ORR: None.

UNIDENTIFIED MALE: There is no indications other than accidental at this time.

QUESTION: Are they experiencing any extraordinary wind gusts this morning at the airport?

ORR: I don't know that.

QUESTION: Chief, anything else you want to add.

QUESTION: Agent Swecker, can we ask you a question? This is Chris Swecker who heads the local FBI. There has been some question about what the involvement of the FBI is at this time. Obviously, times are different than they have been in the past.

CHRIS SWECKER, FBI: Right. QUESTION: Why are you all here?

SWECKER: We would come out to any scene like this, just to assess whether there is any nexus to terrorism whatsoever. And in this instance, as the fire chief has stated, there are no preliminary indications of any terrorist incident in this plane crash, given that there was no explosion and that there are no other indications at this point.

QUESTION: What do you all do from here on in in terms of your investigation?

SWECKER: We team with the police department, the fire department, NTSB and FAA and just conducting that assessment. Eventually -- well, NTSB, of course, when they get on the scene will take over the scene itself.

QUESTION: But nothing to indicate anything untoward at this point?

SWECKER: At this point. there's no preliminary indication of any terrorist incident.

UNIDENTIFIED MALE: That concludes for now --

ORR: Let me make one correction. I said Dave Siegel was on his way; it is Chris Chiames that is on his way from US Airways.

QUESTION: Who is he?

ORR: He is executive vice president.

QUESTION: Jerry, do you have any indication about any of the victims (inaudible)

ORR: We don't have that information.

QUESTION: Would you identify yourself?

CARTER LEE (ph), MESA AIR GROUP: My name's Carter Lee, I'm a senior Mesa Air Group representative. And I'd like to read a brief statement and then I'll take a couple of questions. But I have to get back to coordinate our go team.

Mesa Air Group confirms that US Airways flight 5481, operated by Air Midwest Airlines, a wholly owned subsidiary of Mesa Air Group has been involved in an accident in Charlotte, North Carolina. The aircraft was a Raytheon 1900 D aircraft, 19 passenger aircraft with two crew members. At this time we believe there are no survivors. Our thoughts and prayers go out to the families of flight 5481 and we pledge to fully assist and cooperate in the investigation of the accident.

QUESTION: Have you been able to contact family yet?

LEE (ph): We have not. But I have a couple of numbers that I would like to give out. As far as the media for this accident, Mesa Air Group will be handling it. The phone number is 602-685-4175. I'll repeat that again. It's 602-685-4175. And the family support center, this is only for family members to call, the number is 1-800- 679-8215. Again, that number is 1-800-679-8215.

QUESTION: Do you know where the victims were from? Do you have a passenger list even if you aren't releasing it at this time?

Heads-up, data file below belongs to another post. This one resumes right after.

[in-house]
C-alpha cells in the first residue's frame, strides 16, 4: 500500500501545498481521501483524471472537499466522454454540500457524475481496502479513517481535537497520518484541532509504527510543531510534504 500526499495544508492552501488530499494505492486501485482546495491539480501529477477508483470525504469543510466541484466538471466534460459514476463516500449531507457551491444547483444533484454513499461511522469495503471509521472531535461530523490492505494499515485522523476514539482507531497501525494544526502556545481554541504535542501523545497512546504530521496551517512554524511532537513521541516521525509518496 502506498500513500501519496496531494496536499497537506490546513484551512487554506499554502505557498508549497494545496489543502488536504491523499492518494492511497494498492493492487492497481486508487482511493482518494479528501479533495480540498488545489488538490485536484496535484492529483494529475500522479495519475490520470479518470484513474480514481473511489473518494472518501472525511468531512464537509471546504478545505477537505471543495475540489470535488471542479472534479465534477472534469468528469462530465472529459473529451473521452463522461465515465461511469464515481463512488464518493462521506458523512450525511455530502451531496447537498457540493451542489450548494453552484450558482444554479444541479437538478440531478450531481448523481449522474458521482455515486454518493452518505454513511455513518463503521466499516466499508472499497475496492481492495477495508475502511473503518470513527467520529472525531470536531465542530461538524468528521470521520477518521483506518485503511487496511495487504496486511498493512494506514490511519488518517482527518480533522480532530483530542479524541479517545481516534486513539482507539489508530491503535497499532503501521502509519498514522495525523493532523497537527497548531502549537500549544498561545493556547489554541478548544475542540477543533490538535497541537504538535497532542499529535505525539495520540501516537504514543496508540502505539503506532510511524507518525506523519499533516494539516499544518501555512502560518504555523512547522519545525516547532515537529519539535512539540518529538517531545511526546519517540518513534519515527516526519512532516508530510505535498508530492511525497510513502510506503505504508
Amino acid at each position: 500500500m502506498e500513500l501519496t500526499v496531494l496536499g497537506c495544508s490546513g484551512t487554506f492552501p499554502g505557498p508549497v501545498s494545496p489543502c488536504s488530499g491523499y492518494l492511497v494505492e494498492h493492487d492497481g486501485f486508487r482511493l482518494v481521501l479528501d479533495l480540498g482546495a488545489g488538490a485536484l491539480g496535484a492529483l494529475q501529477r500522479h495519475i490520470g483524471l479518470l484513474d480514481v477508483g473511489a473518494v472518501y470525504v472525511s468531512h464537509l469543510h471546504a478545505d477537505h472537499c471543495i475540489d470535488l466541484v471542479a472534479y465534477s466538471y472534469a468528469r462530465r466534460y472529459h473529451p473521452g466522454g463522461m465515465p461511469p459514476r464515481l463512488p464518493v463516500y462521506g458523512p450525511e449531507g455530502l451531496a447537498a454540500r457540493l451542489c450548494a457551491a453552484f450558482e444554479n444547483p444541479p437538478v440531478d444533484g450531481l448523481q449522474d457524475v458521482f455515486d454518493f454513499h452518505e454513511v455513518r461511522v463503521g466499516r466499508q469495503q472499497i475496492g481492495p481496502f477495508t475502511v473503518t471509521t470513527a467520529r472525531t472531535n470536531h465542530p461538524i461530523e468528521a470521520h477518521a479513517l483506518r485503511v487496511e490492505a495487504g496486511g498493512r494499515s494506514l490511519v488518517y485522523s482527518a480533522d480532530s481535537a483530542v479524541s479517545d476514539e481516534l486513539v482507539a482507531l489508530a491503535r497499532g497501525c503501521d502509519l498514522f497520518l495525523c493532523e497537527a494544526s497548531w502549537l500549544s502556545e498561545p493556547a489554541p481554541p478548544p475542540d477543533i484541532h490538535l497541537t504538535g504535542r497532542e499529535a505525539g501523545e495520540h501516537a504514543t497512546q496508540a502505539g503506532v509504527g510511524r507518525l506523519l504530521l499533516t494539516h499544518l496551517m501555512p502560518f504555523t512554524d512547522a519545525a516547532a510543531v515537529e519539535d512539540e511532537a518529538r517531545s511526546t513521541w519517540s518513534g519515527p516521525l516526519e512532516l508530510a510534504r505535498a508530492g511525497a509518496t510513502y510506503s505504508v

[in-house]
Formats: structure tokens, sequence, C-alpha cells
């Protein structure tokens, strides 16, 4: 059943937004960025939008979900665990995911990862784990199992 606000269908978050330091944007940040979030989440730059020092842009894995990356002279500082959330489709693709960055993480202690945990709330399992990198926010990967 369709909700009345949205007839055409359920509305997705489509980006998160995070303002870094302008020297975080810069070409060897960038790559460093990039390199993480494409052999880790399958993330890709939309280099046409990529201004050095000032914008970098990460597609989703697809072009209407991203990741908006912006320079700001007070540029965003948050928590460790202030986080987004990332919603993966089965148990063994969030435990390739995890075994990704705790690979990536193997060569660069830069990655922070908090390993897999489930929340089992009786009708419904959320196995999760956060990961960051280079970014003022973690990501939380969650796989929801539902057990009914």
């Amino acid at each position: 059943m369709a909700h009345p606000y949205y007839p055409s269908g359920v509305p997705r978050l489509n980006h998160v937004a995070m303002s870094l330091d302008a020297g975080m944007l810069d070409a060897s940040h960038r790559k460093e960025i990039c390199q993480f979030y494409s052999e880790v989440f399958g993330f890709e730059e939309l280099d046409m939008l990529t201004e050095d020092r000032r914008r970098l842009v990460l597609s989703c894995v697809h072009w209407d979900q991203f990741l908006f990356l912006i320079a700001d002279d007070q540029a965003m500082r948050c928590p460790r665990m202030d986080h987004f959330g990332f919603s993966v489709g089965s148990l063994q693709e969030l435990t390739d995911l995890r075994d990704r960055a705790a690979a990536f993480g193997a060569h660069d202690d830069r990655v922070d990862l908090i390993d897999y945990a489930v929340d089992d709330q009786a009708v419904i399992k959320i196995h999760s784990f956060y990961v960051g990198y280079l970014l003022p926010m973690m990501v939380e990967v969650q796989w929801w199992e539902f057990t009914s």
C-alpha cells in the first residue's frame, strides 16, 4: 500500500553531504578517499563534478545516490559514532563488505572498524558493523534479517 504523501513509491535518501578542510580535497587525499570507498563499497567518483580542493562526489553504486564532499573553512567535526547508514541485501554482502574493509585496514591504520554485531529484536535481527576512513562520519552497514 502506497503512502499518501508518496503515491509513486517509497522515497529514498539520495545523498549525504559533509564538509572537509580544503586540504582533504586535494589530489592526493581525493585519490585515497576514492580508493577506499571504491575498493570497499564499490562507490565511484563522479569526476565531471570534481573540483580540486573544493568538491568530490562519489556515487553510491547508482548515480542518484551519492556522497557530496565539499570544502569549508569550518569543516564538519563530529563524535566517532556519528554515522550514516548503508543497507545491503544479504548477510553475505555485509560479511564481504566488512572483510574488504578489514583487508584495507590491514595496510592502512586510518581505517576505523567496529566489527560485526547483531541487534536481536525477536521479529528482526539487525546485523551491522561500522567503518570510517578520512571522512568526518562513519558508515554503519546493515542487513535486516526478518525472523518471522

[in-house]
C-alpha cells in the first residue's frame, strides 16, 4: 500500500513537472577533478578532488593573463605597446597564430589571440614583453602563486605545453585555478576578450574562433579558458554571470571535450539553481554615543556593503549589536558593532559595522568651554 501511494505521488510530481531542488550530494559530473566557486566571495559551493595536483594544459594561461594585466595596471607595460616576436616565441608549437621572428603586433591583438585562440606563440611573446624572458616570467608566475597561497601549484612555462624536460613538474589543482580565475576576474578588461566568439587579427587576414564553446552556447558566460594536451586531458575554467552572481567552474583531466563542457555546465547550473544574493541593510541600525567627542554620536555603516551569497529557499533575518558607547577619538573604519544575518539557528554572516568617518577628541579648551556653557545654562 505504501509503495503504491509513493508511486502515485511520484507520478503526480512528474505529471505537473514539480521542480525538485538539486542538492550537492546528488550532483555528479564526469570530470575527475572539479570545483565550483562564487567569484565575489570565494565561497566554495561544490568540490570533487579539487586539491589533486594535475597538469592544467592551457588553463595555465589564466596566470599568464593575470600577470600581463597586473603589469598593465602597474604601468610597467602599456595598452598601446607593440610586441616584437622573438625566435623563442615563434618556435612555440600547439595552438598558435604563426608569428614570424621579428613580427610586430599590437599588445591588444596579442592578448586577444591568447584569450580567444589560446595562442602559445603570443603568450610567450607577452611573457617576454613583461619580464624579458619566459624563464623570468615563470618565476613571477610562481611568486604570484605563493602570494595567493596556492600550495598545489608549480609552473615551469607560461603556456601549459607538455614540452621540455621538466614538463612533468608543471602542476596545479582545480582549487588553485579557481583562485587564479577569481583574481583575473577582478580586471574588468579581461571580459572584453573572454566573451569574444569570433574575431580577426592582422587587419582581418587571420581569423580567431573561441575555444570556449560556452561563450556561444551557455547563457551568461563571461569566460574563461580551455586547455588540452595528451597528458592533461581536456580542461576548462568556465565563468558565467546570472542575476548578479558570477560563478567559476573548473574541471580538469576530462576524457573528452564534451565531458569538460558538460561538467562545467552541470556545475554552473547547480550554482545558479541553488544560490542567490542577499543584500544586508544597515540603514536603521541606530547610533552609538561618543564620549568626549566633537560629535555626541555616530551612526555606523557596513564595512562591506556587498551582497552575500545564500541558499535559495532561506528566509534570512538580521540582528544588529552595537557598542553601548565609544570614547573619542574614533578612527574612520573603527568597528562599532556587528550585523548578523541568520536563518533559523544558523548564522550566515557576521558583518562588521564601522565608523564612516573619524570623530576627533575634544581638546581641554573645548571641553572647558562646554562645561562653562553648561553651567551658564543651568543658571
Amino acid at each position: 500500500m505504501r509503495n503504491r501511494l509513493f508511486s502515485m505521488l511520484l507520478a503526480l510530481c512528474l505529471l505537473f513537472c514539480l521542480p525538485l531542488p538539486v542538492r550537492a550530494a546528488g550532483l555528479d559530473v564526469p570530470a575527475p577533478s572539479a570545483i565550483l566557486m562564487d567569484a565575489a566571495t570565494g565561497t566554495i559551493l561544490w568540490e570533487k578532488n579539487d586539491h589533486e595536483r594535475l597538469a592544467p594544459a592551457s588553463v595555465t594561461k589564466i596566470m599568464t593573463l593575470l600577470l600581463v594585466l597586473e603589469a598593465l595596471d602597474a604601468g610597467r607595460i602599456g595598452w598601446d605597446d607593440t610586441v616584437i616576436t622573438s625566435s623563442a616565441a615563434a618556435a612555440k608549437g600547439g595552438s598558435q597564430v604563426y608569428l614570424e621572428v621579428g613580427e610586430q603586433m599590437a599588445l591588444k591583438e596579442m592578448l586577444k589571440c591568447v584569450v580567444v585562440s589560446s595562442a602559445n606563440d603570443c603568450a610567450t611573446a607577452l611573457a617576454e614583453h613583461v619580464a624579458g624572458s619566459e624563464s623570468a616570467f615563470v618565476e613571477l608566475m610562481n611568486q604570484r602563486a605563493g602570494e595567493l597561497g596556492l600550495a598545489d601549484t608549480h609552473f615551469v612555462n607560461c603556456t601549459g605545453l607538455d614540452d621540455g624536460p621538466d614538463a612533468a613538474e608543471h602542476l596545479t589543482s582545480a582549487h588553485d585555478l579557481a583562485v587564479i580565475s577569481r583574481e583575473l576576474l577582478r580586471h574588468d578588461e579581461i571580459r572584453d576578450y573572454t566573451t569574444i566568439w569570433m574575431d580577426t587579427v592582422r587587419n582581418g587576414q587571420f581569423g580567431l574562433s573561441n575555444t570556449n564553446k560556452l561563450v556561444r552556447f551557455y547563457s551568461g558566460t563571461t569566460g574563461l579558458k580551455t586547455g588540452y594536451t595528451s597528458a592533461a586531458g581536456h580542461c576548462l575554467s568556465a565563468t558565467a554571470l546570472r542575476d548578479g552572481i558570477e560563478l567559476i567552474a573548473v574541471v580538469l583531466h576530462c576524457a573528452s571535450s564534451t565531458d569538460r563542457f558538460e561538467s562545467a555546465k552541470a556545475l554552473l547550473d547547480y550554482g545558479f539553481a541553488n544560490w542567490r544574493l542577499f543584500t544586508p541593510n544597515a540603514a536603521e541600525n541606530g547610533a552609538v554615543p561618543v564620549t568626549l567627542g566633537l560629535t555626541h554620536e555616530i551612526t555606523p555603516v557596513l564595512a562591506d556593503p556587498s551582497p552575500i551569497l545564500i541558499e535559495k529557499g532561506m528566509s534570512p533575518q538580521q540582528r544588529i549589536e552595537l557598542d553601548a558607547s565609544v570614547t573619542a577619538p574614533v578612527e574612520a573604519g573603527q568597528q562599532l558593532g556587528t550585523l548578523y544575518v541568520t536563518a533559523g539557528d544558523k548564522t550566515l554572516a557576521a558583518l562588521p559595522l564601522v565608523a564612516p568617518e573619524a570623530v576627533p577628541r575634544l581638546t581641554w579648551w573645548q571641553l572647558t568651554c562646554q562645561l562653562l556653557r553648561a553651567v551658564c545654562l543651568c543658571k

LEE (ph): Clearly, yes, there is definitely a passenger manifest.

QUESTION: And are any of those victims from the Charlotte area?

LEE (ph): I wouldn't know that at this time.

QUESTION: Is a Raytheon the same as a Beechcraft?

LEE (ph): The Raytheon is the former company, it's now known as a Raytheon.

QUESTION: Have you had any problems with this aircraft in the past?

LEE (ph): No, we have not.

QUESTION: Do you know how old this particular plane was?

LEE (ph): I don't -- I do not, but --

QUESTION: Do you by any chance have the tail number?

LEE (ph): I do not have the tail number.

QUESTION: Is that something that will be available?

LEE (ph): It will. At that time, I'd like to return back to our situation room, and we will have information as it becomes available.

QUESTION: Anything else, Mr. Orr?

ORR: That is it.

UNIDENTIFIED MALE: OK, that's going to conclude for right now. We'll communicate the next briefing to you shortly.

O'BRIEN: So, this briefing that has...

DARYN KAGAN, CNN ANCHOR: All right, we've been listening to this news conference, the first news conference of many I'm sure we'll hear about this plane crash that took place earlier this morning, Air Midwest Express, 5481, a flight that was going from Charlotte, North Carolina, to Greenville, Spartanburg, South Carolina, a distance of only about 100 miles, about 8:45 a.m., almost exactly two hours ago from right now, taking off, as we are learning from Jerry Orr, the director of the airport there, the plane took off but couldn't maintain altitude. It crashed and it clipped the corner of the hangar, the main maintenance facility for the airlines there.

The one little bit of good news we got out of the news conference, at a certain point there were three people on the ground who were unaccounted for. They have now been accounted for. But of course the tragic news this morning, the 19 passengers and two crew members who were on board that flight have lost their lives.